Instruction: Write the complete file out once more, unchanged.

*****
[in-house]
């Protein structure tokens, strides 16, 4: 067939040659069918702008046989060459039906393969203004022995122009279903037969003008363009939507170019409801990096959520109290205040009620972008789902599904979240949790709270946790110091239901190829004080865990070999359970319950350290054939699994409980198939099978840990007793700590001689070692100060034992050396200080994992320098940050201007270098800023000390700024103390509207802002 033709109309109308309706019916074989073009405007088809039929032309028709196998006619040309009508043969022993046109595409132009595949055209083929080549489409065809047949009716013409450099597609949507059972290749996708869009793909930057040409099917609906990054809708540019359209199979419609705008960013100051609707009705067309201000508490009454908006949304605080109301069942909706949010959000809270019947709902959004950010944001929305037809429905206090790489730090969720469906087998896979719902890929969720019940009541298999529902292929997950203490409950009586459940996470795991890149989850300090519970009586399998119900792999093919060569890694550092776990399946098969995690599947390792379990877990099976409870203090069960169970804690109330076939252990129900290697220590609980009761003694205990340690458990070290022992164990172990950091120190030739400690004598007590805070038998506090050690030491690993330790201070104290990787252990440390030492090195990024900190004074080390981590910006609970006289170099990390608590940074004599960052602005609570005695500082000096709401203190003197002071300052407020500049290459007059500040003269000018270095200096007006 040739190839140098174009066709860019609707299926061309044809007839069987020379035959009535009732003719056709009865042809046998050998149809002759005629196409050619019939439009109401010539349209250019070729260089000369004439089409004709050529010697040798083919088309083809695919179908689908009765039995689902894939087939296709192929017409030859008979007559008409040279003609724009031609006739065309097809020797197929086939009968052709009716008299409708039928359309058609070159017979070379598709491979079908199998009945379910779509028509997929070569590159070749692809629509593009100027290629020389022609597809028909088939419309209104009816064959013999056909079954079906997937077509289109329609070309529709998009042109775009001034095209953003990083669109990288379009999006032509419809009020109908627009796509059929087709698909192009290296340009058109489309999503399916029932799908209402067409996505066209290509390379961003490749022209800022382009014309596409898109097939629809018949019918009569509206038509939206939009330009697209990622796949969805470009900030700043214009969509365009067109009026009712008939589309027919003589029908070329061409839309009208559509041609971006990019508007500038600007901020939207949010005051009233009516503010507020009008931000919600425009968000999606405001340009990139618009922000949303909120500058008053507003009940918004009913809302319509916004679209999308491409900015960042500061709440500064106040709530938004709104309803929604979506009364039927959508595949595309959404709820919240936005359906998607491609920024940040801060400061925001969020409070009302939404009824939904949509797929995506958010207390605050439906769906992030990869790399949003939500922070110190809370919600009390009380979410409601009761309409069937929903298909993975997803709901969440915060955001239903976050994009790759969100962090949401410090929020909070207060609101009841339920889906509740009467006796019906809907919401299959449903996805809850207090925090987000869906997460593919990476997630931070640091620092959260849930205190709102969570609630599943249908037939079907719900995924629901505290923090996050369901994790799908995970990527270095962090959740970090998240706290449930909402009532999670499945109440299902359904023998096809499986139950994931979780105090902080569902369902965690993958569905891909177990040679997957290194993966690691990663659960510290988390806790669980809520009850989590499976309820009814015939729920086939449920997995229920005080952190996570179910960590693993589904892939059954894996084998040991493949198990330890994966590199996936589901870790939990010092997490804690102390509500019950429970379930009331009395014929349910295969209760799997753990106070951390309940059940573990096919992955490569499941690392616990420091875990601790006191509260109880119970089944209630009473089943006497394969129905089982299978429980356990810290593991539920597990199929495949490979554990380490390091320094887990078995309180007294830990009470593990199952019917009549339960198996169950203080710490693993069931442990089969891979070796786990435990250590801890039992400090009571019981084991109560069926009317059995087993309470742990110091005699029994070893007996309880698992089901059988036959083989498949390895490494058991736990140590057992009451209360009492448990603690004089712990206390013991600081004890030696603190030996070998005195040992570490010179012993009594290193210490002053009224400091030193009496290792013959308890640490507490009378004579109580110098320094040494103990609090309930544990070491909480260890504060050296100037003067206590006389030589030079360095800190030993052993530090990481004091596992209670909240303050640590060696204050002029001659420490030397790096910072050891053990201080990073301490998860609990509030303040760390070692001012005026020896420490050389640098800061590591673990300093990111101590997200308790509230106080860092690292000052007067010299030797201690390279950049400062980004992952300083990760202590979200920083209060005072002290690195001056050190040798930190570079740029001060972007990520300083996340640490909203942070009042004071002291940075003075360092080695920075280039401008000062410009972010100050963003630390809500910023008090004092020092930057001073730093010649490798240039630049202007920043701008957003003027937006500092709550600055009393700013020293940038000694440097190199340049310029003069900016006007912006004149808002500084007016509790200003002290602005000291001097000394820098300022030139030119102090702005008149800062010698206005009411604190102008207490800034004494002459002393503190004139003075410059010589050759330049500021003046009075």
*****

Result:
[in-house]
């Protein structure tokens, strides 16, 4: 067939040659069918702008046989060459039906393969203004022995122009279903037969003008363009939507170019409801990096959520109290205040009620972008789902599904979240949790709270946790110091239901190829004080865990070999359970319950350290054939699994409980198939099978840990007793700590001689070692100060034992050396200080994992320098940050201007270098800023000390700024103390509207802002 033709109309109308309706019916074989073009405007088809039929032309028709196998006619040309009508043969022993046109595409132009595949055209083929080549489409065809047949009716013409450099597609949507059972290749996708869009793909930057040409099917609906990054809708540019359209199979419609705008960013100051609707009705067309201000508490009454908006949304605080109301069942909706949010959000809270019947709902959004950010944001929305037809429905206090790489730090969720469906087998896979719902890929969720019940009541298999529902292929997950203490409950009586459940996470795991890149989850300090519970009586399998119900792999093919060569890694550092776990399946098969995690599947390792379990877990099976409870203090069960169970804690109330076939252990129900290697220590609980009761003694205990340690458990070290022992164990172990950091120190030739400690004598007590805070038998506090050690030491690993330790201070104290990787252990440390030492090195990024900190004074080390981590910006609970006289170099990390608590940074004599960052602005609570005695500082000096709401203190003197002071300052407020500049290459007059500040003269000018270095200096007006 040739190839140098174009066709860019609707299926061309044809007839069987020379035959009535009732003719056709009865042809046998050998149809002759005629196409050619019939439009109401010539349209250019070729260089000369004439089409004709050529010697040798083919088309083809695919179908689908009765039995689902894939087939296709192929017409030859008979007559008409040279003609724009031609006739065309097809020797197929086939009968052709009716008299409708039928359309058609070159017979070379598709491979079908199998009945379910779509028509997929070569590159070749692809629509593009100027290629020389022609597809028909088939419309209104009816064959013999056909079954079906997937077509289109329609070309529709998009042109775009001034095209953003990083669109990288379009999006032509419809009020109908627009796509059929087709698909192009290296340009058109489309999503399916029932799908209402067409996505066209290509390379961003490749022209800022382009014309596409898109097939629809018949019918009569509206038509939206939009330009697209990622796949969805470009900030700043214009969509365009067109009026009712008939589309027919003589029908070329061409839309009208559509041609971006990019508007500038600007901020939207949010005051009233009516503010507020009008931000919600425009968000999606405001340009990139618009922000949303909120500058008053507003009940918004009913809302319509916004679209999308491409900015960042500061709440500064106040709530938004709104309803929604979506009364039927959508595949595309959404709820919240936005359906998607491609920024940040801060400061925001969020409070009302939404009824939904949509797929995506958010207390605050439906769906992030990869790399949003939500922070110190809370919600009390009380979410409601009761309409069937929903298909993975997803709901969440915060955001239903976050994009790759969100962090949401410090929020909070207060609101009841339920889906509740009467006796019906809907919401299959449903996805809850207090925090987000869906997460593919990476997630931070640091620092959260849930205190709102969570609630599943249908037939079907719900995924629901505290923090996050369901994790799908995970990527270095962090959740970090998240706290449930909402009532999670499945109440299902359904023998096809499986139950994931979780105090902080569902369902965690993958569905891909177990040679997957290194993966690691990663659960510290988390806790669980809520009850989590499976309820009814015939729920086939449920997995229920005080952190996570179910960590693993589904892939059954894996084998040991493949198990330890994966590199996936589901870790939990010092997490804690102390509500019950429970379930009331009395014929349910295969209760799997753990106070951390309940059940573990096919992955490569499941690392616990420091875990601790006191509260109880119970089944209630009473089943006497394969129905089982299978429980356990810290593991539920597990199929495949490979554990380490390091320094887990078995309180007294830990009470593990199952019917009549339960198996169950203080710490693993069931442990089969891979070796786990435990250590801890039992400090009571019981084991109560069926009317059995087993309470742990110091005699029994070893007996309880698992089901059988036959083989498949390895490494058991736990140590057992009451209360009492448990603690004089712990206390013991600081004890030696603190030996070998005195040992570490010179012993009594290193210490002053009224400091030193009496290792013959308890640490507490009378004579109580110098320094040494103990609090309930544990070491909480260890504060050296100037003067206590006389030589030079360095800190030993052993530090990481004091596992209670909240303050640590060696204050002029001659420490030397790096910072050891053990201080990073301490998860609990509030303040760390070692001012005026020896420490050389640098800061590591673990300093990111101590997200308790509230106080860092690292000052007067010299030797201690390279950049400062980004992952300083990760202590979200920083209060005072002290690195001056050190040798930190570079740029001060972007990520300083996340640490909203942070009042004071002291940075003075360092080695920075280039401008000062410009972010100050963003630390809500910023008090004092020092930057001073730093010649490798240039630049202007920043701008957003003027937006500092709550600055009393700013020293940038000694440097190199340049310029003069900016006007912006004149808002500084007016509790200003002290602005000291001097000394820098300022030139030119102090702005008149800062010698206005009411604190102008207490800034004494002459002393503190004139003075410059010589050759330049500021003046009075």